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Facebook Passwords Not an Appropriate Background Checking Tool, Ontario Human Rights Commission Warns

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In recent weeks, several U.S. job candidates reported that prospective employers had requested their Facebook passwords in order to secure personal details about them. Shortly thereafter, there was an outpouring of candidates relaying anecdotes to the media of employers asking them to log onto their social networks on computers at the job site or hiring managers requesting to become “friends” on Facebook during the interview process.

Employer attempts to secure personal information about job candidates from social networking sites is certainly much less common north of the border. Nonetheless, the Toronto Star reported that a candidate for a law enforcement position in the Toronto area was asked at an interview to provide his Facebook login and password information. As a result of this report, the Ontario Human Rights Commission weighed in on the issue of whether this hiring practice is permissible.

In short, according to the Commission, the answer is “no”. The reason: doing so may violate Ontario’s Human Rights Code. The Commission’s post on its own Facebook page stated, in part:

A Facebook profile could include direct and indirect information on any or all of the 15 prohibited grounds: race, colour, ancestry, creed (religion), place of origin, ethnic origin, citizenship, sex (including pregnancy, gender identity), sexual orientation, age, marital status, family status, disability and receipt of public assistance. This information could be available as text or inferred from pictures.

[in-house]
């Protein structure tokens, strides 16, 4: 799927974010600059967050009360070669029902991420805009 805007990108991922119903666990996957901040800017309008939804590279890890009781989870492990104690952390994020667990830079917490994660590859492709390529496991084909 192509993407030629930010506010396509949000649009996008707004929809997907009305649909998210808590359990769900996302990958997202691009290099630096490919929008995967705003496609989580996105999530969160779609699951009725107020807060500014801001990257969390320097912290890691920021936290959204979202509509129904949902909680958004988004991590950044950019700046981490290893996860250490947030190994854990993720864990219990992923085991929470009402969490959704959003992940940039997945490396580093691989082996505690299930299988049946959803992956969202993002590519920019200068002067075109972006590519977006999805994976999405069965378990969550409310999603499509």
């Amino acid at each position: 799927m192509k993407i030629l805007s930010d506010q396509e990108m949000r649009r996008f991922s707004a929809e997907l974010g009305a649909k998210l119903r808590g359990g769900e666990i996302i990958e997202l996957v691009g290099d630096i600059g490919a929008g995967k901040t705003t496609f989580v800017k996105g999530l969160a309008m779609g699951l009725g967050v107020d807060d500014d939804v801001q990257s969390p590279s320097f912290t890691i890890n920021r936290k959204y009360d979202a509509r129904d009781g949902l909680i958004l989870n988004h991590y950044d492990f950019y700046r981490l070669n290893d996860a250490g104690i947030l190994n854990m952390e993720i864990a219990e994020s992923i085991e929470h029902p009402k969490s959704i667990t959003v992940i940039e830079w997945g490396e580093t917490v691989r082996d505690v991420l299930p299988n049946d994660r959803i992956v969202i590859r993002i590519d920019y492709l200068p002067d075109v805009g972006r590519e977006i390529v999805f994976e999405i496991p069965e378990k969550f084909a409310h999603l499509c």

… (E)mployers should not ask job applicants for access to information stored on social media or other online sites and that doing so could leave an employer open to a claim of discrimination under the Code.

The Commission also counselled job applicants to use discretion when posting information online in a publicly available forum. If the employer is able to locate information online without having to request access to the information from the candidate, such information could be used for a discriminatory purpose.

Although a person’s social media presence could reflect upon his or her character, it could also reveal information – such as family status or religious affiliation – that an employer would not otherwise have, and that could lead to discrimination allegations against the prospective employer.

See: http://www.thestar.com/business/article/1148973–would-you-reveal-your-facebook-password-for-a-job


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